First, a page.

Single or double strings?
Not seldom do we hear the opinion voiced that lutes were earlier all strung in courses or ranks, that is with double strings, and that this double-stringing is in fact the prime marker of a “real” lute. This is false.
Single stringing occurs regularly in earlier centuries for instruments of the lute family: theorbos, along with archlutes, chitarrones and gallichons, were strung over the fingerboard with sometimes single and sometimes double courses; while the angelica, tuned throughout like a diatonic harp yet without doubt an authentic historical lute, was exclusively single strung.
Regarding the doubling of the deeper tones, the introduction of octave companions to the bass strings was originally a makeshift – particularly at the time when plectrums were being abandoned for the softer fingertips – in order to lighten the sound of the still unwound strings of very thick, plain gut with its heavy, dull tone. The same purpose was served by the placing, beneath the soundboard, of the bass bar behind the bridge, and later the invention of an extended neck or double head to lengthen the lowest strings.
Octave strings were already strongly criticised by John Dowland (1562-1626) for falsifying the harmony: “… among learned musitians that custome is left, as irregular to the rules of Musicke”.1 One actually could have finally done without them, once wound strings were invented, no later than 1670 – but they were kept for their effect of giving an imaginary fullness of tone to strings of low tension, as a kind of permanent 4-foot register.2
On baroque lutes with 8 or more bass strings tuned diatonically, the octave-doubling strings have the further drawback that the whole register can only be played monophonically, and with the thumb. To pluck with other fingers, that way striking the high string earlier, would mean hearing the subsidiary high octave before the deep note itself. But on the angelica, for example, which was single-strung throughout, the player produced three and even four-voiced chords in this low register.
I believe that the reluctance among modern composers to write works for the old lute is due not least to the restrictions apparent in the stringing. Julian Bream expressed the right instinct when he advised Benjamin Britten to give his “Nocturnal op.70” to the guitar, rather than to the lute as he had originally planned. A lute in its traditional form was in no way in a position to sound the depths of such a composition.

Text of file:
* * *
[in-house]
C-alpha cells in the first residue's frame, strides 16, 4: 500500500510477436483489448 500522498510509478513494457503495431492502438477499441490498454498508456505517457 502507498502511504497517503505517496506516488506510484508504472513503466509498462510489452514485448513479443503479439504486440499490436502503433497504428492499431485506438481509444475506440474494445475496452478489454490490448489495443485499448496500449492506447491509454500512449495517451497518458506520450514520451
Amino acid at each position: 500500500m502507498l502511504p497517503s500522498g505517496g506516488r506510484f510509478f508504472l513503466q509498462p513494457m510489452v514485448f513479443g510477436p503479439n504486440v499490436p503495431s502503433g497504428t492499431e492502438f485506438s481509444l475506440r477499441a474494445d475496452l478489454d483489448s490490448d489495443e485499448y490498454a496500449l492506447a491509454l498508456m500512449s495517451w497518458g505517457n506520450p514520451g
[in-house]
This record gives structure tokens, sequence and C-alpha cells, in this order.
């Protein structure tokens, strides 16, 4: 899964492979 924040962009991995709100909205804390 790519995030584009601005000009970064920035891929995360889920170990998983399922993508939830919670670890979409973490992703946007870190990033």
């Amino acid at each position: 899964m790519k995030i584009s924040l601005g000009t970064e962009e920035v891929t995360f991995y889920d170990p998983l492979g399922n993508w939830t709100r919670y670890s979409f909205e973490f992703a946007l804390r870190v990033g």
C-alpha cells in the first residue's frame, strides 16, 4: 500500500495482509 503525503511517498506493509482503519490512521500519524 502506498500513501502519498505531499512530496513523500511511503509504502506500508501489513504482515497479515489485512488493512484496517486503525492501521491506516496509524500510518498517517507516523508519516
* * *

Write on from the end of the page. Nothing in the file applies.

Double courses require a technique which rather strokes than plucks the strings, setting them in vibration parallel to the soundboard. From the point of view of optimal air and soundboard resonance, this is known to be the least effective method. Players of guitars and theorbos know they need to play the strings down “into” the instrument, in order to get the full sound. Renouncing double courses does admittedly first mean losing that silvery rustling which many enthusiasts find to be the “authentic” lute’s chief characteristic. It leads, however, in combination with the new soundboard construction and higher string tension, to a real exploitation of the enclosed air mass and to an incomparably greater range of sound-shaping possibilities.
Two strings with half-tension do not achieve the same realisation of sound as does a single string in full tension. Moreover the co-ordination of thin strings to the internal resistance, or impedance, of the soundboard deviates widely from the ideal match.
1 Dowland’s contemporaries could hardly afford to dispense with octave stringing, despite his reservations, since the sound of thick gut, unwound, on a lute of short string-length was scarcely satisfactory without them.
2 By 4-foot register is meant the supplementary set of pipes or strings on keyboard instruments which, with the depressing of a single key, automatically double the note an octave above.